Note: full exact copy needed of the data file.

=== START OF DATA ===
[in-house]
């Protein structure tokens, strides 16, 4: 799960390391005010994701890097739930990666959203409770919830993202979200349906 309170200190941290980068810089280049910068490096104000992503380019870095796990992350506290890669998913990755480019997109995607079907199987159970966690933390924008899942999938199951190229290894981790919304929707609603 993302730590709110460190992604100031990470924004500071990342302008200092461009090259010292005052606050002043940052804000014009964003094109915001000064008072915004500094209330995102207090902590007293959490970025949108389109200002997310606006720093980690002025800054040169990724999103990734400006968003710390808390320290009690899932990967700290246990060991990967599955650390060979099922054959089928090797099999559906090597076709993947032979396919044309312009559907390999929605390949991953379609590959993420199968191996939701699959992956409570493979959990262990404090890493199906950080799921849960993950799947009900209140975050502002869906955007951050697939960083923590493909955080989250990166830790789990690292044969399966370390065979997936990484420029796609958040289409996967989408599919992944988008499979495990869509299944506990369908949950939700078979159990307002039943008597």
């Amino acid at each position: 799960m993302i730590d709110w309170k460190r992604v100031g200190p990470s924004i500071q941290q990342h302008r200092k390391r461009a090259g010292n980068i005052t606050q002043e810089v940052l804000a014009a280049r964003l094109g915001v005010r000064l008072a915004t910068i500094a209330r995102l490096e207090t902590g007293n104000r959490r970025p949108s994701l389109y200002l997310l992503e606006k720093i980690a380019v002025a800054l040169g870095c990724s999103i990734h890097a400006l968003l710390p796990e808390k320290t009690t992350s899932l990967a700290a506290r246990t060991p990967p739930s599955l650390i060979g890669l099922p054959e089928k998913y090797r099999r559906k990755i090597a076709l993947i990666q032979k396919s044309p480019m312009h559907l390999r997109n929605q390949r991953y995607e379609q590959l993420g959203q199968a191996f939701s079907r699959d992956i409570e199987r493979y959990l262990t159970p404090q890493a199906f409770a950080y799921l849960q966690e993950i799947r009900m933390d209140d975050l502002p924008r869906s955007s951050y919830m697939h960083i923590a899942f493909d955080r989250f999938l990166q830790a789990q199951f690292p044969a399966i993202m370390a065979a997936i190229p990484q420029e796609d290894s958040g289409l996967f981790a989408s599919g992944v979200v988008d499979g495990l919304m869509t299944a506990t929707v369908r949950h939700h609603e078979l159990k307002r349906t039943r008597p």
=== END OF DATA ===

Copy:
[in-house]
């Protein structure tokens, strides 16, 4: 799960390391005010994701890097739930990666959203409770919830993202979200349906 309170200190941290980068810089280049910068490096104000992503380019870095796990992350506290890669998913990755480019997109995607079907199987159970966690933390924008899942999938199951190229290894981790919304929707609603 993302730590709110460190992604100031990470924004500071990342302008200092461009090259010292005052606050002043940052804000014009964003094109915001000064008072915004500094209330995102207090902590007293959490970025949108389109200002997310606006720093980690002025800054040169990724999103990734400006968003710390808390320290009690899932990967700290246990060991990967599955650390060979099922054959089928090797099999559906090597076709993947032979396919044309312009559907390999929605390949991953379609590959993420199968191996939701699959992956409570493979959990262990404090890493199906950080799921849960993950799947009900209140975050502002869906955007951050697939960083923590493909955080989250990166830790789990690292044969399966370390065979997936990484420029796609958040289409996967989408599919992944988008499979495990869509299944506990369908949950939700078979159990307002039943008597």
């Amino acid at each position: 799960m993302i730590d709110w309170k460190r992604v100031g200190p990470s924004i500071q941290q990342h302008r200092k390391r461009a090259g010292n980068i005052t606050q002043e810089v940052l804000a014009a280049r964003l094109g915001v005010r000064l008072a915004t910068i500094a209330r995102l490096e207090t902590g007293n104000r959490r970025p949108s994701l389109y200002l997310l992503e606006k720093i980690a380019v002025a800054l040169g870095c990724s999103i990734h890097a400006l968003l710390p796990e808390k320290t009690t992350s899932l990967a700290a506290r246990t060991p990967p739930s599955l650390i060979g890669l099922p054959e089928k998913y090797r099999r559906k990755i090597a076709l993947i990666q032979k396919s044309p480019m312009h559907l390999r997109n929605q390949r991953y995607e379609q590959l993420g959203q199968a191996f939701s079907r699959d992956i409570e199987r493979y959990l262990t159970p404090q890493a199906f409770a950080y799921l849960q966690e993950i799947r009900m933390d209140d975050l502002p924008r869906s955007s951050y919830m697939h960083i923590a899942f493909d955080r989250f999938l990166q830790a789990q199951f690292p044969a399966i993202m370390a065979a997936i190229p990484q420029e796609d290894s958040g289409l996967f981790a989408s599919g992944v979200v988008d499979g495990l919304m869509t299944a506990t929707v369908r949950h939700h609603e078979l159990k307002r349906t039943r008597p």